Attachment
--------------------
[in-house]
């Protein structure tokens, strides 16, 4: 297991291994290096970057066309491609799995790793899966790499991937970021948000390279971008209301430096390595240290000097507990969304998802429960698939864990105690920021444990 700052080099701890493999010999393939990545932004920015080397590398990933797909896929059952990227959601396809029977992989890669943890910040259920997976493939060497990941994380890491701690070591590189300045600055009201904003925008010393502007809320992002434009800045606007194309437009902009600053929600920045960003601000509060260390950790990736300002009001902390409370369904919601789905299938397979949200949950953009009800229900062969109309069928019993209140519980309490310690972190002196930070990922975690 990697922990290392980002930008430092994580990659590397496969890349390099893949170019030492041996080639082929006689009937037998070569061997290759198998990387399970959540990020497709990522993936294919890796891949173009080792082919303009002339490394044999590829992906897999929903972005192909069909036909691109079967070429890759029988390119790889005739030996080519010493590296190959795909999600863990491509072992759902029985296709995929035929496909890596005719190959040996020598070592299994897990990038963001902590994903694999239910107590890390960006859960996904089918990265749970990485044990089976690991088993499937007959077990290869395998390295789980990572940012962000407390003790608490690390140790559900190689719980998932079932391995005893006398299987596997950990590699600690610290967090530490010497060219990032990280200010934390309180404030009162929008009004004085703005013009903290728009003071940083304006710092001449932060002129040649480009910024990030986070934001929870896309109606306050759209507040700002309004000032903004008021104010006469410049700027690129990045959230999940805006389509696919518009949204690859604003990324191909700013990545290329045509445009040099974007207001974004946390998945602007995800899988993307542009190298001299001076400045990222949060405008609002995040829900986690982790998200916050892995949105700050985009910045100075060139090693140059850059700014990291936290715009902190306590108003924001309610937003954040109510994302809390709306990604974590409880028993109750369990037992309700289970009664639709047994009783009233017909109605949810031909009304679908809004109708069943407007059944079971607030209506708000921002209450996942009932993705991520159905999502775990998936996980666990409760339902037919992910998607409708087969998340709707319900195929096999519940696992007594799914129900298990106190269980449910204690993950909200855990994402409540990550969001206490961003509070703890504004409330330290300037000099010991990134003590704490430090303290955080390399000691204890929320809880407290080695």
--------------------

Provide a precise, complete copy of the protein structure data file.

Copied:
[in-house]
């Protein structure tokens, strides 16, 4: 297991291994290096970057066309491609799995790793899966790499991937970021948000390279971008209301430096390595240290000097507990969304998802429960698939864990105690920021444990 700052080099701890493999010999393939990545932004920015080397590398990933797909896929059952990227959601396809029977992989890669943890910040259920997976493939060497990941994380890491701690070591590189300045600055009201904003925008010393502007809320992002434009800045606007194309437009902009600053929600920045960003601000509060260390950790990736300002009001902390409370369904919601789905299938397979949200949950953009009800229900062969109309069928019993209140519980309490310690972190002196930070990922975690 990697922990290392980002930008430092994580990659590397496969890349390099893949170019030492041996080639082929006689009937037998070569061997290759198998990387399970959540990020497709990522993936294919890796891949173009080792082919303009002339490394044999590829992906897999929903972005192909069909036909691109079967070429890759029988390119790889005739030996080519010493590296190959795909999600863990491509072992759902029985296709995929035929496909890596005719190959040996020598070592299994897990990038963001902590994903694999239910107590890390960006859960996904089918990265749970990485044990089976690991088993499937007959077990290869395998390295789980990572940012962000407390003790608490690390140790559900190689719980998932079932391995005893006398299987596997950990590699600690610290967090530490010497060219990032990280200010934390309180404030009162929008009004004085703005013009903290728009003071940083304006710092001449932060002129040649480009910024990030986070934001929870896309109606306050759209507040700002309004000032903004008021104010006469410049700027690129990045959230999940805006389509696919518009949204690859604003990324191909700013990545290329045509445009040099974007207001974004946390998945602007995800899988993307542009190298001299001076400045990222949060405008609002995040829900986690982790998200916050892995949105700050985009910045100075060139090693140059850059700014990291936290715009902190306590108003924001309610937003954040109510994302809390709306990604974590409880028993109750369990037992309700289970009664639709047994009783009233017909109605949810031909009304679908809004109708069943407007059944079971607030209506708000921002209450996942009932993705991520159905999502775990998936996980666990409760339902037919992910998607409708087969998340709707319900195929096999519940696992007594799914129900298990106190269980449910204690993950909200855990994402409540990550969001206490961003509070703890504004409330330290300037000099010991990134003590704490430090303290955080390399000691204890929320809880407290080695």